Let’s talk about our languages of love. Perhaps you’ve read the book ‘The Five Languages of Love,’ one of the many classics by Gary Chapman. It’s an absolute cracker which was first released in 1992 and is still going strong around the world today.

We know that our innate need to receive and give love is a big ticket item in the human quest for ongoing health and wellbeing; mentally, socially, emotionally,  physically and spiritually. Love has large shoes to fill, so it makes sense we explore the wisdom of Gary Chapman and relate it back to teenagers and families, especially at this most uncertain and unpredictable time in our lives. 2020, the world is changing, rules are moving and curve balls are coming in thick and fast, but there’s always a but, because the way we (teenagers especially) experience love is not changing and moving as fast.

Surfer teen boys talking on beach shore

The five language of love are:

  1. Words of affirmation
  2. Quality Time
  3. Receiving gifts
  4. Acts of service
  5. Physical touch

Each language is a simple way to describe our preferred way to receive and show love. Neither is better or worse, good or bad, it is merely a system that feels right for us. I liken the 5 languages to 5 significant muscles in our body. Each has a role to play, but we obviously rely on some muscles more than others. So it’s often the case we have our favourite love language and our least favourite too.

As an example, here’s my love languages in order of preference:
1. Words of affirmation
2. Acts of service
3. Physical touch
4. Quality time
5. Receiving gifts

My teenager’s :
1. Words of affirmation
2. Quality time
3. Physical touch
4. Acts of service
5. Receiving gifts

Being aware of our own preferences and that of our teenagers, is really helpful in uncertain times, especially if your teenager’s top two languages are physical touch and quality time. As social interaction is limited and strict boundaries are in place right now, it can be quite challenging for some teenagers to carry on as usual. They can’t hug their friends, shake hands and high five, which simply feels like their love line is being cut off.

In comparison, a teenager who relies mostly on words of affirmation to receive and give love, has many open avenues available through social media and non face-to-face contact. Therefore it’s important we pay attention to the different ways each person in our family reacts and responds to the escalating rules and boundaries surrounding the COVID-19 health alert.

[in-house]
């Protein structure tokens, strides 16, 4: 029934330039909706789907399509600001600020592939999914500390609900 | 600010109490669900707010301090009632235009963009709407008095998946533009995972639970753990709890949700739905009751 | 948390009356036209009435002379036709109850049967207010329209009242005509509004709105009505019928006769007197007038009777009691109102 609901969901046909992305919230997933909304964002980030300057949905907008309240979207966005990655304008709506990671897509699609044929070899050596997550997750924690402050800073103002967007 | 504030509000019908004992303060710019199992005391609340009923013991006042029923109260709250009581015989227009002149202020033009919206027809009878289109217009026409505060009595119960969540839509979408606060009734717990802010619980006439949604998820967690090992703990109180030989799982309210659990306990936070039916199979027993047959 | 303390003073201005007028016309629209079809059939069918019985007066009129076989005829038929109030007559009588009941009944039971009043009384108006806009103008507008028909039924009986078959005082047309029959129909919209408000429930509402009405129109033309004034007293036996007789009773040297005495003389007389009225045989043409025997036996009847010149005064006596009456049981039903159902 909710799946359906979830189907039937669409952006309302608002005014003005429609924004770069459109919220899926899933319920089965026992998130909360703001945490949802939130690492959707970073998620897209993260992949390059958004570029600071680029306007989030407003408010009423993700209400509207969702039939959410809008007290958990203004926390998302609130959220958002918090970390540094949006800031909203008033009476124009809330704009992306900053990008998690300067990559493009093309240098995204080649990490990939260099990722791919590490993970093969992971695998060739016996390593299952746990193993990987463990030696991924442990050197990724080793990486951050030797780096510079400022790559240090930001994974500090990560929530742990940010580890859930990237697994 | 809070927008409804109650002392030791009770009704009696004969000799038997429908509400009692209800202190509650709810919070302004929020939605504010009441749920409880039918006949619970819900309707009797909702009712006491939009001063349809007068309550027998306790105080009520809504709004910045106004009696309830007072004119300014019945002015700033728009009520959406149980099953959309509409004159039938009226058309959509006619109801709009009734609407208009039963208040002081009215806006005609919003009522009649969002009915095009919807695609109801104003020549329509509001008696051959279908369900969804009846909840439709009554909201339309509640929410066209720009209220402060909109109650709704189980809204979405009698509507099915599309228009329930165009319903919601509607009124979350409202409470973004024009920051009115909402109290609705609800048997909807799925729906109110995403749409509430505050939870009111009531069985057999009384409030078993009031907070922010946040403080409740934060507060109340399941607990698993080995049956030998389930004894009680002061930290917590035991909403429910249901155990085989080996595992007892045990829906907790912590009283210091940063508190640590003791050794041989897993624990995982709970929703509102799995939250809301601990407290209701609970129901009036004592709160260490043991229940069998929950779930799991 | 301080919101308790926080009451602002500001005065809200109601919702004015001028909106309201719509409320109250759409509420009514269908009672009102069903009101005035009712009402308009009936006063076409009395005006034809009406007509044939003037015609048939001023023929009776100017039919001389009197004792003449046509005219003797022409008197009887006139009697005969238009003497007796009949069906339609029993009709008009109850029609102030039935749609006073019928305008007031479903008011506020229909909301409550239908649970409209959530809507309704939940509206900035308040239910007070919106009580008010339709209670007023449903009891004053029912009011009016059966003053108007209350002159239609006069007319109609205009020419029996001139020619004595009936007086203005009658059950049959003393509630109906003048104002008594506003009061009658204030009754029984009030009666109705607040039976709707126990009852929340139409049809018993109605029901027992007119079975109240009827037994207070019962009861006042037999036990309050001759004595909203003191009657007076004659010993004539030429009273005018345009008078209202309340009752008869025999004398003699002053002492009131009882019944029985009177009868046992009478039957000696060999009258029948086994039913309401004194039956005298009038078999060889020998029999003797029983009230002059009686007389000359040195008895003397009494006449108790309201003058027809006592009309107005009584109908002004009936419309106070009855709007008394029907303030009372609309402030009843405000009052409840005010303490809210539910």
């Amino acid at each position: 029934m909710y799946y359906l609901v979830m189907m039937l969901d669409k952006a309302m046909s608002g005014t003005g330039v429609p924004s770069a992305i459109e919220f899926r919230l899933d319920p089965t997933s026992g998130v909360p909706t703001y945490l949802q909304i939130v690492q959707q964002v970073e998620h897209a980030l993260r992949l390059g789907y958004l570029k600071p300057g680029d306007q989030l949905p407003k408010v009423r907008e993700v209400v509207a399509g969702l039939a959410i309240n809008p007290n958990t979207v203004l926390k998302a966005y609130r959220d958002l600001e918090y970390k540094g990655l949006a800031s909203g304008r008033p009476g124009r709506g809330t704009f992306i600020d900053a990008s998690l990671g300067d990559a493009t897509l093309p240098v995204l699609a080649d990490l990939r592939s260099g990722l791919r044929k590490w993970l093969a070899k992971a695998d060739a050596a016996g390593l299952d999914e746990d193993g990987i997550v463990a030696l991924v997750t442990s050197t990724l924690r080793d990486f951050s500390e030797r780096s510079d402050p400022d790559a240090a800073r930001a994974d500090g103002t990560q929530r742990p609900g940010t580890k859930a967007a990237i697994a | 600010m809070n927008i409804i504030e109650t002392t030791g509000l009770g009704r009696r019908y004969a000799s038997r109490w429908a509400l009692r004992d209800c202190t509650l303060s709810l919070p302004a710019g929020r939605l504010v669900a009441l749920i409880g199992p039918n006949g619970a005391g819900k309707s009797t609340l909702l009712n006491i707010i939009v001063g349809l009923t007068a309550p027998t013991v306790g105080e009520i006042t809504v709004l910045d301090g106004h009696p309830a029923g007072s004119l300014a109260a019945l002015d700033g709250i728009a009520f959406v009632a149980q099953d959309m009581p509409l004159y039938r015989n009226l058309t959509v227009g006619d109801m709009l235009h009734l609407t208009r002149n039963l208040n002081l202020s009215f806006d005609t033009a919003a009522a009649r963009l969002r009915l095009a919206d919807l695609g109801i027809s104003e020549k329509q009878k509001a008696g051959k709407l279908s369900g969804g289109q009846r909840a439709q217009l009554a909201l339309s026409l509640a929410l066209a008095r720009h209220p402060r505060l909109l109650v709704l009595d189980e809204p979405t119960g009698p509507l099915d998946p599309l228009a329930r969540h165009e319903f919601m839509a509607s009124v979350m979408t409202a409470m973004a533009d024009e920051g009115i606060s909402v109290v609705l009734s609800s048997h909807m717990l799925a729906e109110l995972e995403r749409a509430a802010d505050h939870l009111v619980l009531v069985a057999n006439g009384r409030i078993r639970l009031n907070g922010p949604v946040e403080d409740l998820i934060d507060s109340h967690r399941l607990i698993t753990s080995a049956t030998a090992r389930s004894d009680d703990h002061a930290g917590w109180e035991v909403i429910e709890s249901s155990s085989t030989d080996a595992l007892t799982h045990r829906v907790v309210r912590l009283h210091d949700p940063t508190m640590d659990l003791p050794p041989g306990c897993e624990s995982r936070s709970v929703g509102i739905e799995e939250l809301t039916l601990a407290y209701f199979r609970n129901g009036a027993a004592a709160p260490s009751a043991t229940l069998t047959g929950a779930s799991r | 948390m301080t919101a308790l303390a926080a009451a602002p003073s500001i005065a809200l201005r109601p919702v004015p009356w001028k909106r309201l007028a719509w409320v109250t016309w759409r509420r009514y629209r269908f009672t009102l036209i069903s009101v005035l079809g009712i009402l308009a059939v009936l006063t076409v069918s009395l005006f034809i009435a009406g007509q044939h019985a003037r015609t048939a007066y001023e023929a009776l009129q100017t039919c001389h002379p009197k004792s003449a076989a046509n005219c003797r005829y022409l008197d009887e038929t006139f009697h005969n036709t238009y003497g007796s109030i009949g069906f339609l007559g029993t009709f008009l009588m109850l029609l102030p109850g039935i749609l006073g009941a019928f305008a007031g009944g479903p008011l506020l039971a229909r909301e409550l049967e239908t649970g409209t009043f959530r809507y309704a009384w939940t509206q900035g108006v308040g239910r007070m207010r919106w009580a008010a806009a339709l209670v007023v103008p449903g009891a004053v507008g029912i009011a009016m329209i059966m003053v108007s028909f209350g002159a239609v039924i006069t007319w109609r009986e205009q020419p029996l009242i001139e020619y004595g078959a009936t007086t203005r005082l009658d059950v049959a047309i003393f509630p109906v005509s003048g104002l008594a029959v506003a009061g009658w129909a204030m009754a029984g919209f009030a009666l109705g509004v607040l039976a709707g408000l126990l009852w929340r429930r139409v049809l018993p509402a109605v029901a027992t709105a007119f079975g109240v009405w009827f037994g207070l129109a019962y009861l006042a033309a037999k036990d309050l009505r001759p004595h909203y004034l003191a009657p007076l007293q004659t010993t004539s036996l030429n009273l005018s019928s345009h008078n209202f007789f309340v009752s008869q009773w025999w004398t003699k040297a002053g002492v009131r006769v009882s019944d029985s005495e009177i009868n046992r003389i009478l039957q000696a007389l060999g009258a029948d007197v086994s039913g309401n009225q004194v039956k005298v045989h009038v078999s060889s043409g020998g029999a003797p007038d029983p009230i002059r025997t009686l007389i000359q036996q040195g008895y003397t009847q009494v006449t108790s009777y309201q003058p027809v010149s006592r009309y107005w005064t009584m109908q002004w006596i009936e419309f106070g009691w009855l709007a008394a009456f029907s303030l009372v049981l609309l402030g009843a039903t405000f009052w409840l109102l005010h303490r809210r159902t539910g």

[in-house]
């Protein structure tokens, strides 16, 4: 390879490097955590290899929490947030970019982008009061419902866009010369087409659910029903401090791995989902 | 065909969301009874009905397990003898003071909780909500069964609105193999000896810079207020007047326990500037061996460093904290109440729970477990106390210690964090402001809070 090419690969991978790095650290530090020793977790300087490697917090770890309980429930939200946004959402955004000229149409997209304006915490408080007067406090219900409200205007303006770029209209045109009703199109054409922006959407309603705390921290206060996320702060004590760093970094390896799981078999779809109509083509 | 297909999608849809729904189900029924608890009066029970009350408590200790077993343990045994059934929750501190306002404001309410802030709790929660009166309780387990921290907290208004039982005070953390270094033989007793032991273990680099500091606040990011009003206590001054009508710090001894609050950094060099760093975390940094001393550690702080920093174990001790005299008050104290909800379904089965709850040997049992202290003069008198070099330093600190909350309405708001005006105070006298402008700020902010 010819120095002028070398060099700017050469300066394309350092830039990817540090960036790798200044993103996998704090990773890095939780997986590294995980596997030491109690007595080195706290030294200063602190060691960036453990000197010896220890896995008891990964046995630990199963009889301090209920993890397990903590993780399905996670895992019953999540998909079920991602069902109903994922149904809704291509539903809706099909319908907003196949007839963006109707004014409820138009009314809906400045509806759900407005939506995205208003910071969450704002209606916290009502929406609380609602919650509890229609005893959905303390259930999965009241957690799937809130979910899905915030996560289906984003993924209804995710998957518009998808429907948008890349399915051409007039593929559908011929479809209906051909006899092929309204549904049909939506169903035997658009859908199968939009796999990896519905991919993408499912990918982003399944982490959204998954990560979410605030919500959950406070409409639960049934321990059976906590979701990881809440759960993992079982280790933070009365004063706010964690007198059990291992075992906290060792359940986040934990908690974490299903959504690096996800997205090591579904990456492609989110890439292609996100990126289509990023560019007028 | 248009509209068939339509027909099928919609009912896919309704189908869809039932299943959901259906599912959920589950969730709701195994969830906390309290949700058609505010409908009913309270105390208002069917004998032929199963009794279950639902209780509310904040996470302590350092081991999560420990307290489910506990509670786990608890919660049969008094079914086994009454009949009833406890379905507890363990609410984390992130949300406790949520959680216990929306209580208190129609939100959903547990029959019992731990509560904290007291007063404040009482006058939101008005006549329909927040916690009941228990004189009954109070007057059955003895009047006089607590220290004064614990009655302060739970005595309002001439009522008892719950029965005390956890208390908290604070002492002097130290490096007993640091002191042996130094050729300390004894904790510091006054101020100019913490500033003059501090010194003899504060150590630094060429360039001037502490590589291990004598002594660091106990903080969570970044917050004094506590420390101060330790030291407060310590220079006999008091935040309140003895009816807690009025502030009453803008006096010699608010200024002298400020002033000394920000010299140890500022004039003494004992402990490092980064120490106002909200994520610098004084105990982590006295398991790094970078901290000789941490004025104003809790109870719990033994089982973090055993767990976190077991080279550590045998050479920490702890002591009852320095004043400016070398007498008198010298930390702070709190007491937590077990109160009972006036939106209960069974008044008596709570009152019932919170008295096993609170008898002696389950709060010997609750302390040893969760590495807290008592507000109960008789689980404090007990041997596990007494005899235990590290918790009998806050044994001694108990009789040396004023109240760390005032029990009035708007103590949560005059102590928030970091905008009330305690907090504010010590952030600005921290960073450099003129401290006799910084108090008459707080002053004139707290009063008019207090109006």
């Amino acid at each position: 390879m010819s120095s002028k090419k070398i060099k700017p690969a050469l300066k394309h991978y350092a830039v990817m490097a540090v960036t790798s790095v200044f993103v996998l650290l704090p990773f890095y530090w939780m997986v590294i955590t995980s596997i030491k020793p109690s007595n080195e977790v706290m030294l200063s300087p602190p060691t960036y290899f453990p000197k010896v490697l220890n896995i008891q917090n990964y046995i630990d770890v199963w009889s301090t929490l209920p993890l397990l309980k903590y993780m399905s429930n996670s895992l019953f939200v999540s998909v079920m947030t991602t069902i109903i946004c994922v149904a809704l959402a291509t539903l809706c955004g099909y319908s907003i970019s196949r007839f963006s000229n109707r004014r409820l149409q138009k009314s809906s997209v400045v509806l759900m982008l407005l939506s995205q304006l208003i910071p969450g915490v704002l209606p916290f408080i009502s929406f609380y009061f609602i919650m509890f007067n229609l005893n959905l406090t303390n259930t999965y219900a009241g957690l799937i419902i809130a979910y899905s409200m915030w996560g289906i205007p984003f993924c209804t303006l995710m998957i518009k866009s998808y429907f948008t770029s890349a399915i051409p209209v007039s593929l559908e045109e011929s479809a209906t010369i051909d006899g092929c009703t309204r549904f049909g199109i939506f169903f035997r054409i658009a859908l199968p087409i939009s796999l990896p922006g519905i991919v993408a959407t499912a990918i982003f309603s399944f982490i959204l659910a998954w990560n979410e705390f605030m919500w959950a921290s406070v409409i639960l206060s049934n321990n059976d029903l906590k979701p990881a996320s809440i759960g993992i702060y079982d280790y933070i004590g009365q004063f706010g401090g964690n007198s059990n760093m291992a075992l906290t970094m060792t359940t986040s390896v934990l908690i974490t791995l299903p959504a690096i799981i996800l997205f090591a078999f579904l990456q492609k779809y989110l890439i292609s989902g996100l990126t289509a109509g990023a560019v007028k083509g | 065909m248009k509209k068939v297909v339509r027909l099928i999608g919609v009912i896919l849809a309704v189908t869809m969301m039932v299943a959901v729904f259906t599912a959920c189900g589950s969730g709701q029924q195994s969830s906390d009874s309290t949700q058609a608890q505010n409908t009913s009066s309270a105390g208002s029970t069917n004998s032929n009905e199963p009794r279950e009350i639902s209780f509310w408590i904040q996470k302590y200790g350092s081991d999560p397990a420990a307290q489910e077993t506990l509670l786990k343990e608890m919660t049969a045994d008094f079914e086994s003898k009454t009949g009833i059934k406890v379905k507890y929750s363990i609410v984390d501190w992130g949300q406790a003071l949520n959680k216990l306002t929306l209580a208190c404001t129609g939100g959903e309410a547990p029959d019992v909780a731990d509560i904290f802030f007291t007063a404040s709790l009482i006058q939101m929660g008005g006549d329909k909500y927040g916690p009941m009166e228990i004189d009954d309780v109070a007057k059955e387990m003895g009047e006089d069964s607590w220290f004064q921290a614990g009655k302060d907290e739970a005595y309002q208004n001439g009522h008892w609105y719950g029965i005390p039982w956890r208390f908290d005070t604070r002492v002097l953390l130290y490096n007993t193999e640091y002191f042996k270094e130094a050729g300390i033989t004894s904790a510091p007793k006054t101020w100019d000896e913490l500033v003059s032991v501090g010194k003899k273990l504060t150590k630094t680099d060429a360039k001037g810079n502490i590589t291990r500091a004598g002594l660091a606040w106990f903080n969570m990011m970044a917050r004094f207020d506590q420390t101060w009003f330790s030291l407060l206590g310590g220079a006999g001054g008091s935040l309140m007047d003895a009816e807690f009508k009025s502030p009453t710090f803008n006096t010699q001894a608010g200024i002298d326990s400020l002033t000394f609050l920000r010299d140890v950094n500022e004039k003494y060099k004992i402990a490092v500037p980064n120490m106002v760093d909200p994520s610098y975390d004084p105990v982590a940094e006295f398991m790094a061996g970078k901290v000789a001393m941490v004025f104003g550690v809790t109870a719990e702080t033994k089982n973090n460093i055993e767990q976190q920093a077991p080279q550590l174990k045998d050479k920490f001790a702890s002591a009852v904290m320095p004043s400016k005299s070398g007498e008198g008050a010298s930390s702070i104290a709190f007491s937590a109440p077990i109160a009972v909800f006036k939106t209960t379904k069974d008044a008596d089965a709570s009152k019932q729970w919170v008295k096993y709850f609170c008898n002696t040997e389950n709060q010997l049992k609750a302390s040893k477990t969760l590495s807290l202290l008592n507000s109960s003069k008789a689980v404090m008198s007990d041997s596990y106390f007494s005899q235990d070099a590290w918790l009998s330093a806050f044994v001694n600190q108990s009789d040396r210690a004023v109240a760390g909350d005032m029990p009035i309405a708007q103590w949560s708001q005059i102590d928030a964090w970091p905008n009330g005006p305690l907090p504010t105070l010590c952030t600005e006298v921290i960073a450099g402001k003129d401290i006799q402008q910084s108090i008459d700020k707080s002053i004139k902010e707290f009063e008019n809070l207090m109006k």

If you’re unsure of your teen’s love language, you can explore more here

It’s fair to say teenagers who receive and give love through physical touch and face-to-face interaction are going to be feeling the impact of current world events in their own way and they may need additional support to fill the emotional gaps and better understand their own struggle.
We can help our teens by –

  1.  Having a conversation so they are aware of their primary love language. Knowledge is power which can lead to more self-awareness and regulation.
  2.  Reassuring that this crisis isn’t permanent. This too shall pass.
  3.  Normalising feelings of social disconnect which are usually appeased with hugs, closeness and touch.
  4.  Loving animals, cuddling fur friends can trigger the release feel good hormones like serotonin and oxytocin.
  5.  Using this time to explore and strengthen other love languages.
  6.  Using sensory tools to fill the ‘touch’ gap for now – weighed blankets, fluffy rugs and comforting personal items.

Young people especially operate at their personal best when they feel safe, connected and in the loop of their social networks. Understandably when this changes dramatically, teenagers are faced with a challenge: to focus on what’s missing or focus on what’s is available, possible and do-able. This world event can serve to highlight and enhance teen resilience in ways we would never expect and with this in mind, we can encourage ourselves and our family to explore our love language so to enhance our communication with each other, regulate and take care everyone at this tough and uncertain time.

In these challenging times, tapping into our teenager’s love language can be as simple as:
Words of affirmation – tell them how well they are handing this uncertainty and how you have noticed them keep informed with up-to-date information.
Quality Time – make time to hang out together doing the thing you love. It doesn’t need to be an outing, it’s the togetherness that counts.
Receiving gifts – hot milo made the way you like it. Write in a card. Make their favourite meal.
Acts of service – send a reminder text. Help with homework.
Physical touch – physical connection – hugs, lean in, hair rub, holding hands, wrestle, jumping on each other and having fun.

This is a vital part of a teenager’s self-awareness journey. Understanding our love language is a skill we will never regret learning. It’s not instant or easy, but it paves the way to living a ROC solid life.

Have fun experimenting


This idea is shared with teens in Claire’s book  ROC and RISE. Endorsed by Maggie Dent and loved by teenagers and their families worldwide.

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